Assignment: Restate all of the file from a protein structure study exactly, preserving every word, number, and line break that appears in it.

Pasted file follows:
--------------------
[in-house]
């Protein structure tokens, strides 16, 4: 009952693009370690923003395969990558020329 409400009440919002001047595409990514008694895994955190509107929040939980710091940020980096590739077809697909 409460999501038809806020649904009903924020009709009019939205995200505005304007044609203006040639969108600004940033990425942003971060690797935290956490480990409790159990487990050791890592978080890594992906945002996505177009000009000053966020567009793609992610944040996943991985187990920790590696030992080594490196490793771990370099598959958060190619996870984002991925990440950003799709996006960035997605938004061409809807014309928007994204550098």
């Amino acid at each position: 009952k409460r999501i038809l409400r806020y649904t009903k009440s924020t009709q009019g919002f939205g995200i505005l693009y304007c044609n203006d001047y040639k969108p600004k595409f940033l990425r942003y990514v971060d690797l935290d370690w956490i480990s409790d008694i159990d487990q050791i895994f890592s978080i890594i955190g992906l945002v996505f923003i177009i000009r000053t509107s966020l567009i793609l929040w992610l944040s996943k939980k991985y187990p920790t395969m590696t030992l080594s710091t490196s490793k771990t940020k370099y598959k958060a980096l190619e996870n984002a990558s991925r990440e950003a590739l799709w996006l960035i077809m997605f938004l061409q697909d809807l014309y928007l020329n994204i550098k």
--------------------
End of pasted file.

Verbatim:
[in-house]
């Protein structure tokens, strides 16, 4: 009952693009370690923003395969990558020329 409400009440919002001047595409990514008694895994955190509107929040939980710091940020980096590739077809697909 409460999501038809806020649904009903924020009709009019939205995200505005304007044609203006040639969108600004940033990425942003971060690797935290956490480990409790159990487990050791890592978080890594992906945002996505177009000009000053966020567009793609992610944040996943991985187990920790590696030992080594490196490793771990370099598959958060190619996870984002991925990440950003799709996006960035997605938004061409809807014309928007994204550098």
């Amino acid at each position: 009952k409460r999501i038809l409400r806020y649904t009903k009440s924020t009709q009019g919002f939205g995200i505005l693009y304007c044609n203006d001047y040639k969108p600004k595409f940033l990425r942003y990514v971060d690797l935290d370690w956490i480990s409790d008694i159990d487990q050791i895994f890592s978080i890594i955190g992906l945002v996505f923003i177009i000009r000053t509107s966020l567009i793609l929040w992610l944040s996943k939980k991985y187990p920790t395969m590696t030992l080594s710091t490196s490793k771990t940020k370099y598959k958060a980096l190619e996870n984002a990558s991925r990440e950003a590739l799709w996006l960035i077809m997605f938004l061409q697909d809807l014309y928007l020329n994204i550098k």